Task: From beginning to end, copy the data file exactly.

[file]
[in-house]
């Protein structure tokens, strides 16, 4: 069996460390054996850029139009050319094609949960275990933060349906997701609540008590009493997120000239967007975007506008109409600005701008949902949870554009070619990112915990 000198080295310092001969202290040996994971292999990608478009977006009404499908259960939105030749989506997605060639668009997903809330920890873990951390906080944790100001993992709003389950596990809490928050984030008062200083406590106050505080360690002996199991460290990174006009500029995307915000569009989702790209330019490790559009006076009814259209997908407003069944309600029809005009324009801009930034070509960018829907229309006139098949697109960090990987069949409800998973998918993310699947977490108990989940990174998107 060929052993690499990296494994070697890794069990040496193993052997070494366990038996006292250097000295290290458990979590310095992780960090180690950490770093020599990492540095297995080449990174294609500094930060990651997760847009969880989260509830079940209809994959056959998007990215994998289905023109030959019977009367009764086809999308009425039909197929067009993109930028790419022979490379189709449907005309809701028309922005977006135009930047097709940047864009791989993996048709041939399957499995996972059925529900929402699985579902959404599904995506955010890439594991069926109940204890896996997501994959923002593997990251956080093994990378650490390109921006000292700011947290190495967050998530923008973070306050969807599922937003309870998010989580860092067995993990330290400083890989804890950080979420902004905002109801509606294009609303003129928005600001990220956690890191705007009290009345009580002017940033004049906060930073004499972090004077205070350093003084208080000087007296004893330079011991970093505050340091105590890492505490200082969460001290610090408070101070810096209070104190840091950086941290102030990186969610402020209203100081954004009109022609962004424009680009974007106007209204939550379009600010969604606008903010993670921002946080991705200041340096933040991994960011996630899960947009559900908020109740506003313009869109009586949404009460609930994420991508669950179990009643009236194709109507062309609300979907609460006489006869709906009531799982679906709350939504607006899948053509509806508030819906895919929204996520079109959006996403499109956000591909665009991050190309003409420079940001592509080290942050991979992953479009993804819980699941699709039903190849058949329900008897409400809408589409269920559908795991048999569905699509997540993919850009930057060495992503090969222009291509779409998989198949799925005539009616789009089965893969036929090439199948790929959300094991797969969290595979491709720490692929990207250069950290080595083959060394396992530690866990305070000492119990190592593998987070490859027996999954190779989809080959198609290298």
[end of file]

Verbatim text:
[in-house]
């Protein structure tokens, strides 16, 4: 069996460390054996850029139009050319094609949960275990933060349906997701609540008590009493997120000239967007975007506008109409600005701008949902949870554009070619990112915990 000198080295310092001969202290040996994971292999990608478009977006009404499908259960939105030749989506997605060639668009997903809330920890873990951390906080944790100001993992709003389950596990809490928050984030008062200083406590106050505080360690002996199991460290990174006009500029995307915000569009989702790209330019490790559009006076009814259209997908407003069944309600029809005009324009801009930034070509960018829907229309006139098949697109960090990987069949409800998973998918993310699947977490108990989940990174998107 060929052993690499990296494994070697890794069990040496193993052997070494366990038996006292250097000295290290458990979590310095992780960090180690950490770093020599990492540095297995080449990174294609500094930060990651997760847009969880989260509830079940209809994959056959998007990215994998289905023109030959019977009367009764086809999308009425039909197929067009993109930028790419022979490379189709449907005309809701028309922005977006135009930047097709940047864009791989993996048709041939399957499995996972059925529900929402699985579902959404599904995506955010890439594991069926109940204890896996997501994959923002593997990251956080093994990378650490390109921006000292700011947290190495967050998530923008973070306050969807599922937003309870998010989580860092067995993990330290400083890989804890950080979420902004905002109801509606294009609303003129928005600001990220956690890191705007009290009345009580002017940033004049906060930073004499972090004077205070350093003084208080000087007296004893330079011991970093505050340091105590890492505490200082969460001290610090408070101070810096209070104190840091950086941290102030990186969610402020209203100081954004009109022609962004424009680009974007106007209204939550379009600010969604606008903010993670921002946080991705200041340096933040991994960011996630899960947009559900908020109740506003313009869109009586949404009460609930994420991508669950179990009643009236194709109507062309609300979907609460006489006869709906009531799982679906709350939504607006899948053509509806508030819906895919929204996520079109959006996403499109956000591909665009991050190309003409420079940001592509080290942050991979992953479009993804819980699941699709039903190849058949329900008897409400809408589409269920559908795991048999569905699509997540993919850009930057060495992503090969222009291509779409998989198949799925005539009616789009089965893969036929090439199948790929959300094991797969969290595979491709720490692929990207250069950290080595083959060394396992530690866990305070000492119990190592593998987070490859027996999954190779989809080959198609290298």